Front Walkway and Foundation Plant Ideas
I need some front walkway and foundation plant ideas. My 1960's colonial-style house sits on top of a small hill. My driveway cuts through the front yard and curves to the garage on the left side as you look from the street. As you approach the house, the front yard to the left is what we affectionately called the "pit," an area about two feet below the driveway. To the right of the driveway is a hill, quite a challenge to mow. The existing front walkway flanks the side of the house from the garage and is composed flagstone platform steps which lead to four regular steep steps to the front door which is about 3-4 feet about the ground. The whole landscape slopes upward from the garage to the front door. I have Dwarf Boxwood & Andromeda flanking the right side of the platform steps but then, in front of the big raised steps at the front door and in front of the bay window of the living room are overgrown (I trim them every year) leggy Inkberries.
Everything looks so out of scale. I used the Inkberries to cover the 3-4 feet of foundation that shows on the living room side of the house but nothing seems right. I have 1/2 day of good sun in the summer, and a tremendous deer problem. I just don't know how to make the front flow, it seems so disjointed and the local nurseries are so cookie-cutter. So, in short, how do you cover foundation with such a sloping walkway that flanks the front of the house and not make it look lopsided?ANSWER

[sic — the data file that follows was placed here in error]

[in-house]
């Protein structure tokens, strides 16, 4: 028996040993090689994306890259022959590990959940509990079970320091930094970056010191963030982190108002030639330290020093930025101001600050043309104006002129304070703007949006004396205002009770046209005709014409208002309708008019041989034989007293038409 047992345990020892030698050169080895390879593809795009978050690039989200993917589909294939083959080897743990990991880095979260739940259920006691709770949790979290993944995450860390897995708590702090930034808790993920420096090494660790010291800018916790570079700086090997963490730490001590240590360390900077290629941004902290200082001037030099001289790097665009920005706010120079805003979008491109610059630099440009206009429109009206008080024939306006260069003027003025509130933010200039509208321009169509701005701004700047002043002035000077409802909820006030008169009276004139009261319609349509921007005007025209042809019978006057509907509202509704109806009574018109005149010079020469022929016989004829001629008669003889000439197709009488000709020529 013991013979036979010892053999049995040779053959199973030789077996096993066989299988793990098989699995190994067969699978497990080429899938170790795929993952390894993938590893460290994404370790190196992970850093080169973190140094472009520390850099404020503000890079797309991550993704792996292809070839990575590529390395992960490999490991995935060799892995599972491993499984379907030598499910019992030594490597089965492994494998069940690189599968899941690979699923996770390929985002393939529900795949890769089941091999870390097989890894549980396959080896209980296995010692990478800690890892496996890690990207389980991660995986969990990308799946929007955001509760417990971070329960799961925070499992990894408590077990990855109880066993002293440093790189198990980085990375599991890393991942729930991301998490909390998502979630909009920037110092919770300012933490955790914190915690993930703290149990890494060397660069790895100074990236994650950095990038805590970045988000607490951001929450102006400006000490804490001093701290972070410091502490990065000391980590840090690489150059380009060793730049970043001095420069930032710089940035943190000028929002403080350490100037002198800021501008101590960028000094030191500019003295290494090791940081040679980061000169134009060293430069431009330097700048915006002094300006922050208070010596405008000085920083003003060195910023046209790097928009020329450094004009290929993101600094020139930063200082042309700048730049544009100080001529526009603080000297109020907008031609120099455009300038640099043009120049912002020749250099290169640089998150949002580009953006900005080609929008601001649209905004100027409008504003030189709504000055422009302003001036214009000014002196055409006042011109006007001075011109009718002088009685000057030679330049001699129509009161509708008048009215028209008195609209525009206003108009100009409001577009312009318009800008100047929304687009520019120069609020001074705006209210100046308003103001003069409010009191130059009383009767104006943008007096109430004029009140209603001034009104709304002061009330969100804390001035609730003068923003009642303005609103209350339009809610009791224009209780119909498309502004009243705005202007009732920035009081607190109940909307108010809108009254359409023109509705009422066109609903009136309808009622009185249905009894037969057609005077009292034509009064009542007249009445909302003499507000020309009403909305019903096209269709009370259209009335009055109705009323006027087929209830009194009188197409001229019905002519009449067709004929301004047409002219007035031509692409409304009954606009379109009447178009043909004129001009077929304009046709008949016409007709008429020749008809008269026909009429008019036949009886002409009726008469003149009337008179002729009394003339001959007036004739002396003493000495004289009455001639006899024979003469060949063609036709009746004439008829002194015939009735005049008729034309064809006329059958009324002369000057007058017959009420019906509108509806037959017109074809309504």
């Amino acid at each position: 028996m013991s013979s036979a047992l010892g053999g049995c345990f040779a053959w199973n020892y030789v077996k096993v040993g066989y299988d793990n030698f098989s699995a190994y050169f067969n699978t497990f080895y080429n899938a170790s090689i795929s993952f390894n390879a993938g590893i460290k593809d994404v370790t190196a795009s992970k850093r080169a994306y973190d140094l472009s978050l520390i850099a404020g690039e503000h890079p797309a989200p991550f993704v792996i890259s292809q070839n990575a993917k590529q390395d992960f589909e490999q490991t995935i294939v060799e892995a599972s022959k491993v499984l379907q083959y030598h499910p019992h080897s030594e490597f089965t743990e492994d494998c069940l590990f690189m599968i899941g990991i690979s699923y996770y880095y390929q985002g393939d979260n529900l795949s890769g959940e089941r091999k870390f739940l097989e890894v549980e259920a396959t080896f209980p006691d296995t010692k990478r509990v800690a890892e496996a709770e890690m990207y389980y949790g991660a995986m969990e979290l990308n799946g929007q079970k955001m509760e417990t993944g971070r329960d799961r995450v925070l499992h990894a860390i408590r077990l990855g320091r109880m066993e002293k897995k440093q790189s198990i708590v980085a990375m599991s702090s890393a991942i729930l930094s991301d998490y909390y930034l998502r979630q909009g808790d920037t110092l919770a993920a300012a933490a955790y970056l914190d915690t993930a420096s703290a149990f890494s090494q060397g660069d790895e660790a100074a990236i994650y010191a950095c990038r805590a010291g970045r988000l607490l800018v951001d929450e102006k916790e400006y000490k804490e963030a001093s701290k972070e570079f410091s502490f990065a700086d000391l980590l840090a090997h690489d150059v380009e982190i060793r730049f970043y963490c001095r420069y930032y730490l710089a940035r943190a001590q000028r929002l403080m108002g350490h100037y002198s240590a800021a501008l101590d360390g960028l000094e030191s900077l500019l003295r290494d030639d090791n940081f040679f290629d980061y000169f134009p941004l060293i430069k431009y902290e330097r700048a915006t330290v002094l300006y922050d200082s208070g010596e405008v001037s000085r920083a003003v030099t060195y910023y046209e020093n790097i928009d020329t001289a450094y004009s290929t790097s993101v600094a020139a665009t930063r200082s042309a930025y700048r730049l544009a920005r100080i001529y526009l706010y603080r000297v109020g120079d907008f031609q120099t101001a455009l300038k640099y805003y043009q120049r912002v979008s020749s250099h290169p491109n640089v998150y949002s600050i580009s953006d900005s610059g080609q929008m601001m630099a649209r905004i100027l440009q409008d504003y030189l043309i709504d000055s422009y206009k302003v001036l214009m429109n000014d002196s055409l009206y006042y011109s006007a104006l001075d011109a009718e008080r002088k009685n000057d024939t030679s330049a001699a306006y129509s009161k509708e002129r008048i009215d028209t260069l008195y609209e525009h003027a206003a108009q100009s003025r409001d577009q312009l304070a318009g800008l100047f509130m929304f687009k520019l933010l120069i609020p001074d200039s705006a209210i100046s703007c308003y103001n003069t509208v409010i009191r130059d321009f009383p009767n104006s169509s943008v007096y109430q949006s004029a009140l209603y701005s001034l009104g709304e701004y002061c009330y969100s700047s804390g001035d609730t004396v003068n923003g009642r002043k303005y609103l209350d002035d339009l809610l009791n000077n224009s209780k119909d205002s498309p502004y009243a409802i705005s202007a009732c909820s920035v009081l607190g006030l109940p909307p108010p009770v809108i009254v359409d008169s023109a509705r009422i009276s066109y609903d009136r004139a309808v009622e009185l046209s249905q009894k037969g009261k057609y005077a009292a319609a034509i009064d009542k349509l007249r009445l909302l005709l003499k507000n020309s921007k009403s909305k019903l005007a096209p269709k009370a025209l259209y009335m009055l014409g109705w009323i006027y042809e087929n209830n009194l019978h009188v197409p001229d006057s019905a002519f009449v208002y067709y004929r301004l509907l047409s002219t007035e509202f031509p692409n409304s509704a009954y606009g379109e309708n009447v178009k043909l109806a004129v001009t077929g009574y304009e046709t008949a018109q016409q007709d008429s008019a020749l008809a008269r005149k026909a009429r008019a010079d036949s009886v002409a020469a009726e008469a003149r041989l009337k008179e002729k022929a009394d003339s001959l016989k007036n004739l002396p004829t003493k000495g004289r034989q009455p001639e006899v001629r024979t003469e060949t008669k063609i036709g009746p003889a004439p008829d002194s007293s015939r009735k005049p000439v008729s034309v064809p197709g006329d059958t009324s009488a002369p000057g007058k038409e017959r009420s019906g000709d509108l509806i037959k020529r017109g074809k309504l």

Are you saying that your walkway is set against your house without any space between the walk and the house? If so, that is quite unusual, but perhaps
this is not the way it is.
Just because your land slopes, this does not mean that you can't have a nice design. The most important element is that mulch in your beds do not erode away. I am just bringing this up as a possible problem that can be rectified by placing some small, or even large, boulders along the bed edge.
A nice way to do a design along a walkway is to have a bed that is an arc along the walkway beginning. Here, you might place a large shrub, such as a Lilac, or even a small tree, along with additional shrubs and/or perennials. You did not mention where you live so I cannot recommend specific plants for your plant zone.
Create another curve along the front of your steps. Bring this curve in a bit so it arcs inward toward your house. Then arc it outwards along the right house corner. See the last photo on this page. Patio Designs
. It is a walkway photo showing the curve I am referring to as it begins.
I know that Inkberry tends to get leggy, and I mostly stopped using them many years ago. Again, depending on your plant zone, you might consider either 'China Girl' Holly or PJM Rhododendron as your foundation plantings to replace the Inkberry. They will just about the right size and are evergreen.
As far as the deer go, my personal experience has been that they will nibble at the Holly leaves and then decide they do not like them, but every area is different. PJM for some reason are usually ok. Plant deer resistant perennials in front of the shrubs to create a nice layer and seasonal color. Take a look at my book on Designing With Evergreen Shrubs
for some additional ideas.